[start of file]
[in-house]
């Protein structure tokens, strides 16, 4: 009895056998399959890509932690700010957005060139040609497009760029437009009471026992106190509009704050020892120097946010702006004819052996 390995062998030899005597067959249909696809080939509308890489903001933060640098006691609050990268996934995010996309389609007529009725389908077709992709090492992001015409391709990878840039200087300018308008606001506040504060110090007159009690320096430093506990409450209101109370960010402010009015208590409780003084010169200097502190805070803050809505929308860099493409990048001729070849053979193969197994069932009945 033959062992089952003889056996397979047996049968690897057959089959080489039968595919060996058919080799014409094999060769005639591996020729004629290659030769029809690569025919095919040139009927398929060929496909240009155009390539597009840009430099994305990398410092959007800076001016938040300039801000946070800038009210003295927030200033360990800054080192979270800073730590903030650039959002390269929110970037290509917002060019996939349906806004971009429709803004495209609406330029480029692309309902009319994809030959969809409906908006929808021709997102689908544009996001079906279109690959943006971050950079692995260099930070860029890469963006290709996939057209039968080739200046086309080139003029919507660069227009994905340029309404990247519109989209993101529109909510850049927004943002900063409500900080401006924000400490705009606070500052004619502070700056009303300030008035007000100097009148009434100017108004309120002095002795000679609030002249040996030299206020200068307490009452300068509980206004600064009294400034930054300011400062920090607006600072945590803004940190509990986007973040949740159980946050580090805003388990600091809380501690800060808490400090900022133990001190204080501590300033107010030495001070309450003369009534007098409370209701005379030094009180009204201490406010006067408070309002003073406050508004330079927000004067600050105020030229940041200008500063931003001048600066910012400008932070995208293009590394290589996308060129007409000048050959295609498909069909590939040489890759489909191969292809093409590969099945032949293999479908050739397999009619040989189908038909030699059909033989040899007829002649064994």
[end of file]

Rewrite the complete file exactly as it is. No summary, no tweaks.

[in-house]
């Protein structure tokens, strides 16, 4: 009895056998399959890509932690700010957005060139040609497009760029437009009471026992106190509009704050020892120097946010702006004819052996 390995062998030899005597067959249909696809080939509308890489903001933060640098006691609050990268996934995010996309389609007529009725389908077709992709090492992001015409391709990878840039200087300018308008606001506040504060110090007159009690320096430093506990409450209101109370960010402010009015208590409780003084010169200097502190805070803050809505929308860099493409990048001729070849053979193969197994069932009945 033959062992089952003889056996397979047996049968690897057959089959080489039968595919060996058919080799014409094999060769005639591996020729004629290659030769029809690569025919095919040139009927398929060929496909240009155009390539597009840009430099994305990398410092959007800076001016938040300039801000946070800038009210003295927030200033360990800054080192979270800073730590903030650039959002390269929110970037290509917002060019996939349906806004971009429709803004495209609406330029480029692309309902009319994809030959969809409906908006929808021709997102689908544009996001079906279109690959943006971050950079692995260099930070860029890469963006290709996939057209039968080739200046086309080139003029919507660069227009994905340029309404990247519109989209993101529109909510850049927004943002900063409500900080401006924000400490705009606070500052004619502070700056009303300030008035007000100097009148009434100017108004309120002095002795000679609030002249040996030299206020200068307490009452300068509980206004600064009294400034930054300011400062920090607006600072945590803004940190509990986007973040949740159980946050580090805003388990600091809380501690800060808490400090900022133990001190204080501590300033107010030495001070309450003369009534007098409370209701005379030094009180009204201490406010006067408070309002003073406050508004330079927000004067600050105020030229940041200008500063931003001048600066910012400008932070995208293009590394290589996308060129007409000048050959295609498909069909590939040489890759489909191969292809093409590969099945032949293999479908050739397999009619040989189908038909030699059909033989040899007829002649064994």